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The Professor And The Housekeeper Analysis Essay

Reading Guide Questions

Please be aware that this discussion guide may contain spoilers!

About This Book
In The Housekeeper and the Professor, Yoko Ogawa tells an intimate story about family, the nature of memory, and the poetry of mathematics. It is also, in a sense, a story about the simple experience of getting to know someone, but with a twist: the person forgets everything in eighty minutes. How do you form a relationship with a person who cannot remember? In this uplifting and often poignant novel, Ogawa seems to ask whether our immediate experiences are more important than our memories, since memories inevitably fade, and the eponymous Professor's condition of limited short-term memory allows the author to explore this question with great creativity. At the same time, Ogawa invites the reader into the world of mathematics, using complex equations as a metaphor for the themes running throughout her book. The Housekeeper and the Professor is a rich, multilayered novel that offers much to discuss.


Discussion Questions
  1. The characters in The Housekeeper and the Professor are nameless ("Root" is only a nickname). What does it mean when an author chooses not to name the people in her book? How does that change your relationship to them as a reader? Are names that important?

     
  2. Imagine you are writer, developing a character with only eighty minutes of short-term memory. How would you manage the very specific terms of that character (e.g. his job, his friendships, how he takes care of himself)? Discuss some of the creative ways in which Yoko Ogawa imagines her memory-impaired Professor, from the notes pinned to his suit to the sadness he feels every morning.

     
  3. As Root and the Housekeeper grow and move forward in their lives, the Professor stays in one place (in fact he is deteriorating, moving backwards). And yet, the bond among the three of them grows strong. How is it possible for this seemingly one-sided relationship to thrive? What does Ogawa seem to be saying about memory and the very foundations of our profoundest relationships?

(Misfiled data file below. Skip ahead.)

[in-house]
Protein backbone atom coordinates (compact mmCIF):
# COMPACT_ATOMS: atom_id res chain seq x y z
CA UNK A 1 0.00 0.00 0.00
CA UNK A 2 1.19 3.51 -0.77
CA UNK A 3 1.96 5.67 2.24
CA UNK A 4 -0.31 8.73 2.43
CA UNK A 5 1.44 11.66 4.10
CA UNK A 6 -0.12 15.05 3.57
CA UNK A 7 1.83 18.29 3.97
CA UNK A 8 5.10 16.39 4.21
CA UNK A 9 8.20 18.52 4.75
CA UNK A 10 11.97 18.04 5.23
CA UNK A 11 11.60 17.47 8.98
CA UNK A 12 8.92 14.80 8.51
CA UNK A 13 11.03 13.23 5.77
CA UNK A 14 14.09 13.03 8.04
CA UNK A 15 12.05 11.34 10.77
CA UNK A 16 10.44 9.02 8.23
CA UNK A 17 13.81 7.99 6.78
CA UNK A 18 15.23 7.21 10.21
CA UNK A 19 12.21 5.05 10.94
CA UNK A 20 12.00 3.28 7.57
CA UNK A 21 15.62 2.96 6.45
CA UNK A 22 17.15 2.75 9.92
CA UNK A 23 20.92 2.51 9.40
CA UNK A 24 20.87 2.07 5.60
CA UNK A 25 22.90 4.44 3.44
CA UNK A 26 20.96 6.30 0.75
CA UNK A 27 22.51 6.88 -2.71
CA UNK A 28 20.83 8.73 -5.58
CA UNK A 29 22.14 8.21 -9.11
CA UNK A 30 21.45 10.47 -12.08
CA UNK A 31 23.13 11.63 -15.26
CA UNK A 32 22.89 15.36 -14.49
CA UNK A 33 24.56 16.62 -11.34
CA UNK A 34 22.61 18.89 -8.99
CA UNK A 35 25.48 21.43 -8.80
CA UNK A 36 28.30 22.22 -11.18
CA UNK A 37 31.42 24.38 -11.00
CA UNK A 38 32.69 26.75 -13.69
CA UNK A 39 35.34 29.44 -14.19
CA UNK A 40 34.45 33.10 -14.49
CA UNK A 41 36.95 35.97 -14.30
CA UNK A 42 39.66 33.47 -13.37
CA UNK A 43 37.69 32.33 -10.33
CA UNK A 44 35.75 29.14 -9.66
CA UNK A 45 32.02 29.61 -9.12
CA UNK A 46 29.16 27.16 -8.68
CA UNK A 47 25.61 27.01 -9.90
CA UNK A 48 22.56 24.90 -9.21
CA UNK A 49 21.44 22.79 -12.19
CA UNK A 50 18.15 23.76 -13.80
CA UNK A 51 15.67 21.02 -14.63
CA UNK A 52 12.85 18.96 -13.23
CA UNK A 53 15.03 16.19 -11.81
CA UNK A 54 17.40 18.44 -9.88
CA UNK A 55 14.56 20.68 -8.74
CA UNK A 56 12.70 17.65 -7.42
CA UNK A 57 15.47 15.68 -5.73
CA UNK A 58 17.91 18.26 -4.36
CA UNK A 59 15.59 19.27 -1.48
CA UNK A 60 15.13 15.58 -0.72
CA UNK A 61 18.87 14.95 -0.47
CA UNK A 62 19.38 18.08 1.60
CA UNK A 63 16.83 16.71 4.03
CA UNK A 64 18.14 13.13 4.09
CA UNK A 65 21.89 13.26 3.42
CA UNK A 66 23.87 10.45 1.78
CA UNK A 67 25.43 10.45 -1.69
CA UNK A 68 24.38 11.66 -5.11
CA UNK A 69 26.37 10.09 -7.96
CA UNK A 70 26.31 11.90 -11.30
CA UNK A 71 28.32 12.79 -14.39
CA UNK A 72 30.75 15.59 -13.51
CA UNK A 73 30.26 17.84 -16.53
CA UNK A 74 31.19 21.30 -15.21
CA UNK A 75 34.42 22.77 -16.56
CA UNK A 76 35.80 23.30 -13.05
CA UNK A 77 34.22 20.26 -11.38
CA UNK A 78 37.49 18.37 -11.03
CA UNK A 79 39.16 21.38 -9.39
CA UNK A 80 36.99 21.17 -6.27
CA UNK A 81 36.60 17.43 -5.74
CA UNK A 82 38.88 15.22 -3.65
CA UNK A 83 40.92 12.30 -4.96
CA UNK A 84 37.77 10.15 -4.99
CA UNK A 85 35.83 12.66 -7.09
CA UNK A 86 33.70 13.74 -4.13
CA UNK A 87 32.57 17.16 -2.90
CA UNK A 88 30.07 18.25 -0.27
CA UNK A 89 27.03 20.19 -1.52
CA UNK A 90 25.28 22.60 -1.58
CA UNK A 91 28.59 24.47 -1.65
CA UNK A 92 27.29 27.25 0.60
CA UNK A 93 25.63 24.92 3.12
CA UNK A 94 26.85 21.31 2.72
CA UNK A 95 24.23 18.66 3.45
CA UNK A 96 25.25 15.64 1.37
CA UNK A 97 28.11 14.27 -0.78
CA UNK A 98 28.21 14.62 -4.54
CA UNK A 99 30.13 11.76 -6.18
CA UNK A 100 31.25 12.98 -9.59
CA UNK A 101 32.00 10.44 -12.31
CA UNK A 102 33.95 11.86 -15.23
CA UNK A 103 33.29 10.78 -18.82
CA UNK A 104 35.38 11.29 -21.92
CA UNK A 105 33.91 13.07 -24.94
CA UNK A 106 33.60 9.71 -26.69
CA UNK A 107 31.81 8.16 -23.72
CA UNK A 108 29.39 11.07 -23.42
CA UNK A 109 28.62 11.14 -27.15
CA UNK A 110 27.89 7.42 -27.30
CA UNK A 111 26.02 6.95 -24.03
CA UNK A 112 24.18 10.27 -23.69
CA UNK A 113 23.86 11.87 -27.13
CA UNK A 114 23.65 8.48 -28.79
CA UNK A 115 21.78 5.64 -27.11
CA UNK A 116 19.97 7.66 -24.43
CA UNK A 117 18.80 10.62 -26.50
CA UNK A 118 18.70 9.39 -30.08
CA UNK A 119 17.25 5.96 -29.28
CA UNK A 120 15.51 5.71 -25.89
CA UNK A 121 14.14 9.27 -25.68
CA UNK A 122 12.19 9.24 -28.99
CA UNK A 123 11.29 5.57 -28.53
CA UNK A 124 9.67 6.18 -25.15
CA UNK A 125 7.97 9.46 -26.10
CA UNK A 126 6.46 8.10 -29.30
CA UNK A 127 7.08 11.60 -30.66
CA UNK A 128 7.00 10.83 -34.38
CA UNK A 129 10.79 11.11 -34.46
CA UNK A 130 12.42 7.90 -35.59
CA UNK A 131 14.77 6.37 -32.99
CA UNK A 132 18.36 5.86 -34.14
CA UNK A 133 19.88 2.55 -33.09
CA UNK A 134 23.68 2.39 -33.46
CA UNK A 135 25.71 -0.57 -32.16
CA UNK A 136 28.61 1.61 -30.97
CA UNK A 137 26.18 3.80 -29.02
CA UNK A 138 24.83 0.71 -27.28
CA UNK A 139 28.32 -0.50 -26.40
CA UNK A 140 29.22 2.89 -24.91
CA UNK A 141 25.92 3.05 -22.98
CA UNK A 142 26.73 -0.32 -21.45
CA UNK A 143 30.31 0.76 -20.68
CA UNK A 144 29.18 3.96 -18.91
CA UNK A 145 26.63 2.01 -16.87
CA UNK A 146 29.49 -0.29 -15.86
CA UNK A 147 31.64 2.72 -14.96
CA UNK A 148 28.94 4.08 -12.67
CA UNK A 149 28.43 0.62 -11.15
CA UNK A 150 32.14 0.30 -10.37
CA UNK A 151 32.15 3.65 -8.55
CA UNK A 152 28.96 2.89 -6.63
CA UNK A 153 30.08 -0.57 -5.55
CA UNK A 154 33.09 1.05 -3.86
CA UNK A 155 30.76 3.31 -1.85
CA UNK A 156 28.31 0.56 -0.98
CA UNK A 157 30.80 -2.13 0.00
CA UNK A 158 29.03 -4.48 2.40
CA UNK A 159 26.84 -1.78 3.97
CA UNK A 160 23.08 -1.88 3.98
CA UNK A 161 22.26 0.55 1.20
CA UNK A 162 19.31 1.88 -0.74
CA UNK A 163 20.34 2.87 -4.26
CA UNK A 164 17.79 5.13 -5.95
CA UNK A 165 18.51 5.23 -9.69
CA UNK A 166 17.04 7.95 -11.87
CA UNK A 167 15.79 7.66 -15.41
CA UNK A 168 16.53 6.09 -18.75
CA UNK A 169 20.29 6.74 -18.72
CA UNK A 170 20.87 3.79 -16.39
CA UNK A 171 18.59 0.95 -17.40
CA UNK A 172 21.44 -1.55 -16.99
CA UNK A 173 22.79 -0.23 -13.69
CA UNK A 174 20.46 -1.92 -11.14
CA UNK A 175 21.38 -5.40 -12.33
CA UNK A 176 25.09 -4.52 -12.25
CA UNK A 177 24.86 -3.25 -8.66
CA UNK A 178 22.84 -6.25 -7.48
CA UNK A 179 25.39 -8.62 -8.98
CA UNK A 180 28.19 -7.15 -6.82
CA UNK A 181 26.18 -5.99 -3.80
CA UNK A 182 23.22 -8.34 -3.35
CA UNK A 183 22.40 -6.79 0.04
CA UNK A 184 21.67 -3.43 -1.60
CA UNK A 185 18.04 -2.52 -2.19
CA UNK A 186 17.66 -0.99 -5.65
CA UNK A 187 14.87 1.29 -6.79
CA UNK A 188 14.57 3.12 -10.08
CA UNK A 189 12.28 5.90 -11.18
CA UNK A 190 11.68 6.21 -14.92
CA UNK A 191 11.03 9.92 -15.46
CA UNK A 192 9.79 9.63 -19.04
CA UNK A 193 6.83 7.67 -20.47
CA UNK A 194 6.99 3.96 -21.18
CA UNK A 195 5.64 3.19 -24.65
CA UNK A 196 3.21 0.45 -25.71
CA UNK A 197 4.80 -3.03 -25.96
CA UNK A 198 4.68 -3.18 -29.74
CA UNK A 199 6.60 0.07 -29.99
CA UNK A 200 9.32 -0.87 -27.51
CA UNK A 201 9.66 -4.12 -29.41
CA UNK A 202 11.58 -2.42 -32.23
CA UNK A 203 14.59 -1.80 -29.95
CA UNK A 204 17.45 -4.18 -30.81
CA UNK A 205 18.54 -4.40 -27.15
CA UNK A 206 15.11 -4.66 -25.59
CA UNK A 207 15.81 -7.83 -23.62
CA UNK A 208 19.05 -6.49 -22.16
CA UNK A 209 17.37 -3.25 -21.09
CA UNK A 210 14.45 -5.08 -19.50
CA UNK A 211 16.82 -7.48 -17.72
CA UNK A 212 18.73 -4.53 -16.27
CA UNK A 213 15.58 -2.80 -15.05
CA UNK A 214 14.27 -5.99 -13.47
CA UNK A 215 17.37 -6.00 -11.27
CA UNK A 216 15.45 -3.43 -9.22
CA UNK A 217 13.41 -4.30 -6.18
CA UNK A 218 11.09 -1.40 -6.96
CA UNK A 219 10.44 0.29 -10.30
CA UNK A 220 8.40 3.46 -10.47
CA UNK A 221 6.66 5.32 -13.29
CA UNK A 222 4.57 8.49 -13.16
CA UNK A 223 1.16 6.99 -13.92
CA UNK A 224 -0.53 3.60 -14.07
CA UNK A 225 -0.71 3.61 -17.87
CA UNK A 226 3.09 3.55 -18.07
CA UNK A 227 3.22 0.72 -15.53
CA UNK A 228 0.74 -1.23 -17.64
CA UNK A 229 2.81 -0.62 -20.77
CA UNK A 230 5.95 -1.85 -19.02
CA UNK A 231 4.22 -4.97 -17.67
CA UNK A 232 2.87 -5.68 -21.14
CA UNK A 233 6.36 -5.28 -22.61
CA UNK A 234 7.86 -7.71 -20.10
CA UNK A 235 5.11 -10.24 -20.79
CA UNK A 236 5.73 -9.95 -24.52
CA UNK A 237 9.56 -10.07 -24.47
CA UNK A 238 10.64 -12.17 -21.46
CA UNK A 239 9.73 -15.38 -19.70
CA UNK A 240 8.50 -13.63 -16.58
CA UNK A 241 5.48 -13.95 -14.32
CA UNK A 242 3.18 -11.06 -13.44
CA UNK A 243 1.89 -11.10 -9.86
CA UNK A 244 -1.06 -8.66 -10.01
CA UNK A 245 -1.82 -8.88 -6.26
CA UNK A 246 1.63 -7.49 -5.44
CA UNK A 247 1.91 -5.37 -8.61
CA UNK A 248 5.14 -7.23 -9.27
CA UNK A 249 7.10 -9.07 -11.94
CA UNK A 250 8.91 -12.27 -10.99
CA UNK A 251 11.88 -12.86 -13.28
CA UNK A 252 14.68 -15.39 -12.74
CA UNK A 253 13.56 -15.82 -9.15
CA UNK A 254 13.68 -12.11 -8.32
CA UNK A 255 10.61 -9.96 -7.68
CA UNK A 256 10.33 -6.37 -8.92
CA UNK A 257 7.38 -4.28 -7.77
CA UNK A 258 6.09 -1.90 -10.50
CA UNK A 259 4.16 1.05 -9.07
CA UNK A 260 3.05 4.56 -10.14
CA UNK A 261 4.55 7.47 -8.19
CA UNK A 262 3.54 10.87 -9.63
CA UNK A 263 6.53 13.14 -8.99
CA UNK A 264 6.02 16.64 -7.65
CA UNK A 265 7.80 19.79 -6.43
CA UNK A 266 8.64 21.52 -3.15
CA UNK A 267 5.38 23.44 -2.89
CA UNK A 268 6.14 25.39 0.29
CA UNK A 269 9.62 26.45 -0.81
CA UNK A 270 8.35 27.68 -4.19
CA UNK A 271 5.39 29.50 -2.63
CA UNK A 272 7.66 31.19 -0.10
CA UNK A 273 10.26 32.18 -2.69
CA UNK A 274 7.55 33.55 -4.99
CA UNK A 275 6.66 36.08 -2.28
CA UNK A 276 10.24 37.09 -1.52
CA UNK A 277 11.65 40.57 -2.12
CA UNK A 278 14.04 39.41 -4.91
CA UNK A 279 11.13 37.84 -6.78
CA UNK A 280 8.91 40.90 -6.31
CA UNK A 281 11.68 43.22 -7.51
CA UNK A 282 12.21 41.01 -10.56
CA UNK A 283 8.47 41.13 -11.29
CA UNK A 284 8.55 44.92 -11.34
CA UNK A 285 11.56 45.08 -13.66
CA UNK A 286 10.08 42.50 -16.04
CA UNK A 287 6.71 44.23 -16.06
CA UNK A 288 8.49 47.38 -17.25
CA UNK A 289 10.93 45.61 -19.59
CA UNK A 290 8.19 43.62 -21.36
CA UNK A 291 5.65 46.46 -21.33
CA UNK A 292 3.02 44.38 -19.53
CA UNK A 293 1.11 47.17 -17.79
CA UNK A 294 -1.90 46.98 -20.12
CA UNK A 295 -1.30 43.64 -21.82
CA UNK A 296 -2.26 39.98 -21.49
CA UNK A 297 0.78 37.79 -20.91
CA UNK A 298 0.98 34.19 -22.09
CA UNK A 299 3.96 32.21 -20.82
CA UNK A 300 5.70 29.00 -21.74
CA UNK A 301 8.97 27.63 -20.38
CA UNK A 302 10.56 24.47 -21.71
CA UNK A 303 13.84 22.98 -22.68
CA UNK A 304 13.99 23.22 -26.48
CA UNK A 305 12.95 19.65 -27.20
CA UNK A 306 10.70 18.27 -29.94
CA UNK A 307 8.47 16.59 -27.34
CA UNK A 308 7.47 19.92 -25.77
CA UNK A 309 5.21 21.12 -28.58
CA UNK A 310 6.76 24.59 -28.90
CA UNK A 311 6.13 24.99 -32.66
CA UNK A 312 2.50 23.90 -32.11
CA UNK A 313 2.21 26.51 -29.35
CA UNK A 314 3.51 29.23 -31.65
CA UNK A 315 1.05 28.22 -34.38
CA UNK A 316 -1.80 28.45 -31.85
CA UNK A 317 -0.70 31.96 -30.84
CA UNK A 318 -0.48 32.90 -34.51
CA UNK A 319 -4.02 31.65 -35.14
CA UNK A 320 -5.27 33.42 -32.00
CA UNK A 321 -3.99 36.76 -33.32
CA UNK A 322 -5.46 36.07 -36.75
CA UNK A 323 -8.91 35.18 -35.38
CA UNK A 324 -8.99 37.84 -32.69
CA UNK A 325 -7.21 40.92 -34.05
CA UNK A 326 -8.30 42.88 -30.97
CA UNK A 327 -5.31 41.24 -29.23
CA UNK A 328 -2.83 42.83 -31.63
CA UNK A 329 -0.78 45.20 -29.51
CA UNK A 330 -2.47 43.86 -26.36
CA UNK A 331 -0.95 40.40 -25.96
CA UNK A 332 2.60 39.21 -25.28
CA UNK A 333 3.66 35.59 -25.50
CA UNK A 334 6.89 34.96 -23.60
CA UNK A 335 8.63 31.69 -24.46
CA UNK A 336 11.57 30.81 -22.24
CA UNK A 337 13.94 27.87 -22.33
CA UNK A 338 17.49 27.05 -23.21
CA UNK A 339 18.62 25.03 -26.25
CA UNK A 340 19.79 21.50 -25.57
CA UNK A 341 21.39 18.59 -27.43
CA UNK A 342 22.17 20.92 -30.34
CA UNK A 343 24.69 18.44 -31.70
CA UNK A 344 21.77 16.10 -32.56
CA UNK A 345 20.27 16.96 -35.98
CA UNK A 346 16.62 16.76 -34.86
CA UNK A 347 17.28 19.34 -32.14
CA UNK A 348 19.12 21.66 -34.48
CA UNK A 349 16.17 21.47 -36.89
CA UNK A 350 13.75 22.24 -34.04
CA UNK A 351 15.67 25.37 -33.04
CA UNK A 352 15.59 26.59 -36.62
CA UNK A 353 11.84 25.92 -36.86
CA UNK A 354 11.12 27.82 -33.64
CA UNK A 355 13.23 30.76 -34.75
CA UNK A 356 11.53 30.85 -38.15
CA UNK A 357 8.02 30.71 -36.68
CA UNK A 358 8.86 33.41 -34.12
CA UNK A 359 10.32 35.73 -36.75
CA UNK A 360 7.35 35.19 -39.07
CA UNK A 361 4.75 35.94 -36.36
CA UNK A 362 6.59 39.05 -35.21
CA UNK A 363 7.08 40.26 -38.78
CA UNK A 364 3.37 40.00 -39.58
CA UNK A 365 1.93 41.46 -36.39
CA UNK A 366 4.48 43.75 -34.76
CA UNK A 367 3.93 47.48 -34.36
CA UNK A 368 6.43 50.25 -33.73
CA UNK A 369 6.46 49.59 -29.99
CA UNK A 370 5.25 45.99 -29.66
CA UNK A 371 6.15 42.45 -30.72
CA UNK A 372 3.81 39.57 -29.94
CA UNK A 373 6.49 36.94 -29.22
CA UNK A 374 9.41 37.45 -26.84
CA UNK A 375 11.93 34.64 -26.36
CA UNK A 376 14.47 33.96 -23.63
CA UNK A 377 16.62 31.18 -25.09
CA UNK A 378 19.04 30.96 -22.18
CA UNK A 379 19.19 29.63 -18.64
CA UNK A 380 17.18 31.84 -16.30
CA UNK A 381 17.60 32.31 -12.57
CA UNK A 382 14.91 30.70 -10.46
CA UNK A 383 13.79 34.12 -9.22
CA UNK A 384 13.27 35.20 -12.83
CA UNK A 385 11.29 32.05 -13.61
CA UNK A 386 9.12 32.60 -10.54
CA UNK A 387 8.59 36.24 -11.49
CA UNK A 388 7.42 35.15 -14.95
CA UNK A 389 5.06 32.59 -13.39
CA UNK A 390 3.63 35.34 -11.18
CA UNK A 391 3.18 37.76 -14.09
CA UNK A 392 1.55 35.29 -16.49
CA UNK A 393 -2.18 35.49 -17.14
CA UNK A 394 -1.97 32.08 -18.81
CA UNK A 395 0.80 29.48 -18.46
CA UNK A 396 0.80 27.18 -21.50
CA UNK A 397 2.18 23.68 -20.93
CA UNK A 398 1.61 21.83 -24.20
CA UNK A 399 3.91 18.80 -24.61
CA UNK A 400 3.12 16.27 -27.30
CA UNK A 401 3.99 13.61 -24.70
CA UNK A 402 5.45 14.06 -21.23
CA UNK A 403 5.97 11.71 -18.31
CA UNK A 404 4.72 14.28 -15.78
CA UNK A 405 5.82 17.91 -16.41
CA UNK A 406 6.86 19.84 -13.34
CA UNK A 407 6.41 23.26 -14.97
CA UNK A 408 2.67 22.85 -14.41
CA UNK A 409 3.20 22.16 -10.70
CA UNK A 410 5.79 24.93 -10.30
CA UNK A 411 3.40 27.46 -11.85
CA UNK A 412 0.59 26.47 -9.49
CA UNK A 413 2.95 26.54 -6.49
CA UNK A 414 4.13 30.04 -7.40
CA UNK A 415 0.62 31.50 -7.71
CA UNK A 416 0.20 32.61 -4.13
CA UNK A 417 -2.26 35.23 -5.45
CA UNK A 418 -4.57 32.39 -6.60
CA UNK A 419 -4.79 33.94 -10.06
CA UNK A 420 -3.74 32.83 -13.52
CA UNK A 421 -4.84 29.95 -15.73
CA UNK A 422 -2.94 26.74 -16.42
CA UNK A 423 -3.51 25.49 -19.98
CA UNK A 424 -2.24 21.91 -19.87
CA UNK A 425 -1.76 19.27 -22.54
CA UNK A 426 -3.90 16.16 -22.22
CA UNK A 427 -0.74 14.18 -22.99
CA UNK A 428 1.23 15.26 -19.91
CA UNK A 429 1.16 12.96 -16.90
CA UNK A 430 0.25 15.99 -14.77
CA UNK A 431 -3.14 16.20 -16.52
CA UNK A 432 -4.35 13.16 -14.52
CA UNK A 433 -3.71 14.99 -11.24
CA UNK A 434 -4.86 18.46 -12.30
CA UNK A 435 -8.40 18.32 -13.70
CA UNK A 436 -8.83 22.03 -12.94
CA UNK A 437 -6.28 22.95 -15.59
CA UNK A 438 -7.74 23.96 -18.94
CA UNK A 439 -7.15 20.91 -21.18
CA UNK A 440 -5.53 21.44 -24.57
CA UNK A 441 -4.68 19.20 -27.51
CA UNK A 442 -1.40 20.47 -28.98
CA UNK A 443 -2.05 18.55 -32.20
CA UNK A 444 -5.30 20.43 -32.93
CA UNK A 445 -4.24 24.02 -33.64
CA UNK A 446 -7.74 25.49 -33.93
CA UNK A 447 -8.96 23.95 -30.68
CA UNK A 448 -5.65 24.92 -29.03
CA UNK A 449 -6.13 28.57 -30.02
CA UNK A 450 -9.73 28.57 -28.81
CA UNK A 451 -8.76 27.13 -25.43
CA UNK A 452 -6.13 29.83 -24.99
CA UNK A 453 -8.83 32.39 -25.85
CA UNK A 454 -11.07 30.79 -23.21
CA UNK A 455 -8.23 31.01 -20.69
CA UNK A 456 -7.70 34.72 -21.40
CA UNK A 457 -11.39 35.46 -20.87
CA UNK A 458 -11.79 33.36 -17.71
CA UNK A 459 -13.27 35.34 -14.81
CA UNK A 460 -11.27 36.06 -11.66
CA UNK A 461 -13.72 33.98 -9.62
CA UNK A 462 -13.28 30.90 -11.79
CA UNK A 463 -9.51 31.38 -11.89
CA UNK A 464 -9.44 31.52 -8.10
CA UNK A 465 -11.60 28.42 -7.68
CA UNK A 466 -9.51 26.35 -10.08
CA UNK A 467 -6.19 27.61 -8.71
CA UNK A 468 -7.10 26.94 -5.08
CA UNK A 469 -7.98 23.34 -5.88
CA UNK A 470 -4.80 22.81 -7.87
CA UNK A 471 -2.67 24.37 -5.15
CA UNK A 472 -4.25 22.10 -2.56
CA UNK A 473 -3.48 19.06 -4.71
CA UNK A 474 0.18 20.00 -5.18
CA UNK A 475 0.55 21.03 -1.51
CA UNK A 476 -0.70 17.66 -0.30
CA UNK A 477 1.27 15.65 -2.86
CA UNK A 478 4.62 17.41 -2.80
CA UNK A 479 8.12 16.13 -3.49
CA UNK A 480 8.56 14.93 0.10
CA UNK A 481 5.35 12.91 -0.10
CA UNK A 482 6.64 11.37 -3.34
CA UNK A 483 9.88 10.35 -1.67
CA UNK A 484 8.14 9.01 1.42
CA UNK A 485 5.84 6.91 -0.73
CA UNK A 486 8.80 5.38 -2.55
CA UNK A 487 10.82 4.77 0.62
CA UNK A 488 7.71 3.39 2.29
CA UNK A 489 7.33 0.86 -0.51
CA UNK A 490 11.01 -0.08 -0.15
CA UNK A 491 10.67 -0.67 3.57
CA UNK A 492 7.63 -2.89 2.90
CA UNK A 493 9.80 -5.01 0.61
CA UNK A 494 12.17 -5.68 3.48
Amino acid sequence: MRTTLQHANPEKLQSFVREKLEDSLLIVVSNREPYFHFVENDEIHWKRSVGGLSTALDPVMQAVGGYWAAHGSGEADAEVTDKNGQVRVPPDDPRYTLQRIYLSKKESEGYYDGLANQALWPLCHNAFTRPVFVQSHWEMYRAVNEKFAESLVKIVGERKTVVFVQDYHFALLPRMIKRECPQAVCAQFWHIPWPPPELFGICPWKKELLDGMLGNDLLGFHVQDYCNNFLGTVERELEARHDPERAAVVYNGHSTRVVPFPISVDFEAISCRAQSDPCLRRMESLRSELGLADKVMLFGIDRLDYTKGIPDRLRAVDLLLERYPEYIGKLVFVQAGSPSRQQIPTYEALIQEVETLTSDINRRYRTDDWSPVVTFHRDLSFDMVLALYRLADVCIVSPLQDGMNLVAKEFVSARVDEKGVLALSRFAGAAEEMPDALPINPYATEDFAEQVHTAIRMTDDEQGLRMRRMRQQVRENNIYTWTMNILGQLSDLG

4. The Professor tells the Housekeeper: "Math has proven the existence of God because it is absolute and without contradiction; but the devil must exist as well, because we cannot prove it." Does this paradox apply to anything else, beside math? Perhaps memory? Love?

     
  5. The Houskeeper's father abandoned her mother before she was born; and then the Housekeeper herself suffered the same fate when pregnant with Root. In a book where all of the families are broken (including the Professor's), what do you think Ogawa is saying about how families are composed? Do we all, in fact, have a fundamental desire to be a part of a family? Does it matter whom it's made of?

     
  6. Did your opinion of the Professor change when you realized the nature of his relationship with his sister-in-law? Did you detect any romantic tension between the Professor and the Housekeeper, or was their relationship chaste? Perhaps Ogawa was intending ambiguity in that regard?

     
  7. The sum of all numbers between one and ten is not difficult to figure out, but the Professor insists that Root find the answer in a particular way. Ultimately Root and the Housekeeper come to the answer together. Is there a thematic importance to their method of solving the problem? Generally, how does Ogawa use math to illustrate a whole worldview?

     
  8. Baseball is a game full of statistics, and therefore numbers. Discuss the very different ways in which Root and the Professor love the game.

     
  9. How does Ogawa depict the culture of contemporary Japan in The Housekeeper and the Professor? In what ways does is it seem different from western culture? For example, consider the Housekeeper's pregnancy and her attitude toward single motherhood; or perhaps look at the simple details of the story, like Root's birthday cake. In what ways are the cultures similar, different?